Products for women and girls – from toys to clothing to toiletries – often cost more than the men's version of the same product.
That's according to a study from the New York City Department of Consumer Affairs, which looked at almost 800 products with "clear male and female versions." It included items from more than 90 brands, at 24 different retailers in New York City (both online and in-store).
One of those retailers? Target.
The full report (click here to read it) compares a bunch of items the Minneapolis-based Bullseye sells, including button-up shirts, jeans, socks, underwear, supports and braces for adults – and for kids, backpacks, kids bikes, a dump truck toy, Fisher Price sets and more.
It specifically pulls out two Target items though:
A scooter – the red boys one was listed at $24.99, while the pink girls one was $49.99, despite being nearly the exact same item other than color:
And these very similar, but differently priced, kids bike helmets:
Target, in a statement sent to BringMeTheNews (and other outlets), said the scooter example was a "system error" – when a product gets dropped in price, similar products should reflect that lower cost. The scooter error has been corrected, Target says.
Meanwhile, other items with a difference in price could be attributed to production costs or other factors.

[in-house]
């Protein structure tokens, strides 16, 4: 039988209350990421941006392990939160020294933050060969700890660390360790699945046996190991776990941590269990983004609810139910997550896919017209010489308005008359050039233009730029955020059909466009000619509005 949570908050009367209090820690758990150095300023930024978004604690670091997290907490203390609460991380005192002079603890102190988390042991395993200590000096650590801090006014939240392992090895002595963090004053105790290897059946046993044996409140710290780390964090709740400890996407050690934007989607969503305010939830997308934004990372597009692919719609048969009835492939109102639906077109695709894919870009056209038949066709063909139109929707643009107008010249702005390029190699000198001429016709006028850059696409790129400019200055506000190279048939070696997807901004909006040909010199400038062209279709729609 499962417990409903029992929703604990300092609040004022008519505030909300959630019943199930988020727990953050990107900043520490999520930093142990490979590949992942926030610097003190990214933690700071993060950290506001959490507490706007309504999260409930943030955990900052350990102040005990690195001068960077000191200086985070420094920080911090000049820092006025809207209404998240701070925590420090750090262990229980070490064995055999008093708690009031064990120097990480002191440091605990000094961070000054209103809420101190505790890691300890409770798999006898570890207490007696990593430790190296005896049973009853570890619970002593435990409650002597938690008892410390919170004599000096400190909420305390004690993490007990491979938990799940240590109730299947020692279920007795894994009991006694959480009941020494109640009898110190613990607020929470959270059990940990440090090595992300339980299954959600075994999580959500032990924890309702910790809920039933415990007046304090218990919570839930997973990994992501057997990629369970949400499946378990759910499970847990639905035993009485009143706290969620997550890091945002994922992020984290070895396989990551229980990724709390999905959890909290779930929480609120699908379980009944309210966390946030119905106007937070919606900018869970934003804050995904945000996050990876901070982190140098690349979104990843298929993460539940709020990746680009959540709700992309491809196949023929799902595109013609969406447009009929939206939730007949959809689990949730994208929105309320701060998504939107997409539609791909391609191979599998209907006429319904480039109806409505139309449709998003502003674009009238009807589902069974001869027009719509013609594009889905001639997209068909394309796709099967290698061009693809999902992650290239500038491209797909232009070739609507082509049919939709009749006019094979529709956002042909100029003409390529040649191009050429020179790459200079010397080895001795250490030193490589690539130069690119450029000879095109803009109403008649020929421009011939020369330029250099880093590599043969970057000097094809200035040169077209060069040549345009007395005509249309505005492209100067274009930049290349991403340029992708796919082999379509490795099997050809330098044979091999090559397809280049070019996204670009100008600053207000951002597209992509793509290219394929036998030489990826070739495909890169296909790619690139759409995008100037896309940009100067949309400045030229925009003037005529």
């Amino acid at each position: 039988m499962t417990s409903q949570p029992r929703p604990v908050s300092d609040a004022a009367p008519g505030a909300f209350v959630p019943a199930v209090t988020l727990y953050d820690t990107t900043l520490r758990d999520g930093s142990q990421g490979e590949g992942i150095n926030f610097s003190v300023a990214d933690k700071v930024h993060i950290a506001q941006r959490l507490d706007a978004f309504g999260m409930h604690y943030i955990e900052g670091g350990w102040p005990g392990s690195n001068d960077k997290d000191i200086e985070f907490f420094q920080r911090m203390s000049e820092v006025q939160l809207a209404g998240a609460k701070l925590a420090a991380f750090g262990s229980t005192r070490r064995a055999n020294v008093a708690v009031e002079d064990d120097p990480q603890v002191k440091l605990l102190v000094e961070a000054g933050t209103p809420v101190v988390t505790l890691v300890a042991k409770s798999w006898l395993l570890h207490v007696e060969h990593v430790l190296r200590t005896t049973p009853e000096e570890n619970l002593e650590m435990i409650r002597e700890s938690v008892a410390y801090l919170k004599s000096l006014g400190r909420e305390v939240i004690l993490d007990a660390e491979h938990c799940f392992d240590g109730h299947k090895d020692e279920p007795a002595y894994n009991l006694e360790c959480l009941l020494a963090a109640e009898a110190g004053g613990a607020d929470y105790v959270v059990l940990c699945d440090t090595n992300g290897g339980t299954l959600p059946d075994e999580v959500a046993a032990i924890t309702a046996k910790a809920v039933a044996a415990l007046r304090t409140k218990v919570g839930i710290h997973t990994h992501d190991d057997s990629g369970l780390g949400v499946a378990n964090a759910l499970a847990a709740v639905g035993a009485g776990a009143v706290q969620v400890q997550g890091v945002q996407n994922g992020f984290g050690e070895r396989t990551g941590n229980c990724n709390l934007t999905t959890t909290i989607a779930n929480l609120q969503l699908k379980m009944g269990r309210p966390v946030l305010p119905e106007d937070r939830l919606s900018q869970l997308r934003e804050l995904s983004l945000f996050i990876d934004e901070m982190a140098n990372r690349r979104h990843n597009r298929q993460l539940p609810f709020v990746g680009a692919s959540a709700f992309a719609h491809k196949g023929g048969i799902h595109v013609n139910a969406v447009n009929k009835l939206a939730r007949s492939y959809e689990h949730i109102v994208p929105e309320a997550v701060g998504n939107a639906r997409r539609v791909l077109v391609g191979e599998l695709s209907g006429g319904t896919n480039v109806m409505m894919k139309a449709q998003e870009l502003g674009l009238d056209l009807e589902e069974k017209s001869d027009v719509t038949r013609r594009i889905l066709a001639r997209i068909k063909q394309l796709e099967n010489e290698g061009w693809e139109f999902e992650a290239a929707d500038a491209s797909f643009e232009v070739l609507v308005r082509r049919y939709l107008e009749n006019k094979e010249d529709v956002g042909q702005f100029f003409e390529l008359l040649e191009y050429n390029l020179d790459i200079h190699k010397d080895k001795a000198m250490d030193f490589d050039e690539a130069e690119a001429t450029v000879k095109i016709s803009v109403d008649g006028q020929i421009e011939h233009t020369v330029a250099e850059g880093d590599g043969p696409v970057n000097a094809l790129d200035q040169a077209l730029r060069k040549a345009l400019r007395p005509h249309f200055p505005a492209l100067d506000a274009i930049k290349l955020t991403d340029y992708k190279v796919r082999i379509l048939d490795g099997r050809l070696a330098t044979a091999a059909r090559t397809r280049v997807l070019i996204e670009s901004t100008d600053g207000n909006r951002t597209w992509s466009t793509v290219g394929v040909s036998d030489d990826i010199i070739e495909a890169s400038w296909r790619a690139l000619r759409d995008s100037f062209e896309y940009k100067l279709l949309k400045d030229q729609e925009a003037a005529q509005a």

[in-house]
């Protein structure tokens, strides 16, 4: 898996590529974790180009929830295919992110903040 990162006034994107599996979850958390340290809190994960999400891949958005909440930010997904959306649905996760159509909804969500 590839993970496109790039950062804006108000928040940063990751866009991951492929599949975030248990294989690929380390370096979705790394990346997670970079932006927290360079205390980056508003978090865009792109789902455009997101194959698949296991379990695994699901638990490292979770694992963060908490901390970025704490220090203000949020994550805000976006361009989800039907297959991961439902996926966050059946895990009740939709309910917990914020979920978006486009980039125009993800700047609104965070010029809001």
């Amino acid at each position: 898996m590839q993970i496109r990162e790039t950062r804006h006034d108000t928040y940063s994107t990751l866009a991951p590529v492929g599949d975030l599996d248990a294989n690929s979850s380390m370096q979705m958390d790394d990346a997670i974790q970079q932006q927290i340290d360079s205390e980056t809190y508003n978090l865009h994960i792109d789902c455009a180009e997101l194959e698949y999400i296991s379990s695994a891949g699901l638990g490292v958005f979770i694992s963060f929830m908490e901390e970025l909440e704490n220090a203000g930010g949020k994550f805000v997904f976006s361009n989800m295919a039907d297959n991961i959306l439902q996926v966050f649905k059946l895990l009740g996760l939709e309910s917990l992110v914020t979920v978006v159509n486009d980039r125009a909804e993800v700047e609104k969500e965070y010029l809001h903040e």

"Target is dedicated to offering exceptional prices on items throughout our stores. Our competitive shop process ensures that we are competitively priced in local markets," Target said.
On average, across all categories, women's products cost about 7 percent more than similar men's products, the Consumer Affairs study found.
Broken down by category, women's and girls products cost:
- 7 percent more for toys and accessories
- 4 percent more for children’s clothing
- 8 percent more for adult clothing
- 13 percent more for personal care products
- 8 percent more for senior/home health care products
Across all 397 sets of products looked at, women paid more than men 42 percent of the time. The price was equal for 40 percent of the products, and men paid more the remaining 18 percent.
The U.S. Equal Employment Opportunities Commission even tweeted about the "gender gap" in the price of products.
The study, the New York Consumer Affairs department says, suggests "women are paying thousands of dollars more over the course of their lives to purchase similar products as men."
And while there may be some "legitimate" reasons for the price differences, people can't avoid the discrepancy because individual buyers have no control over ingredients or textiles used – and simply have to buy what's available in the market place.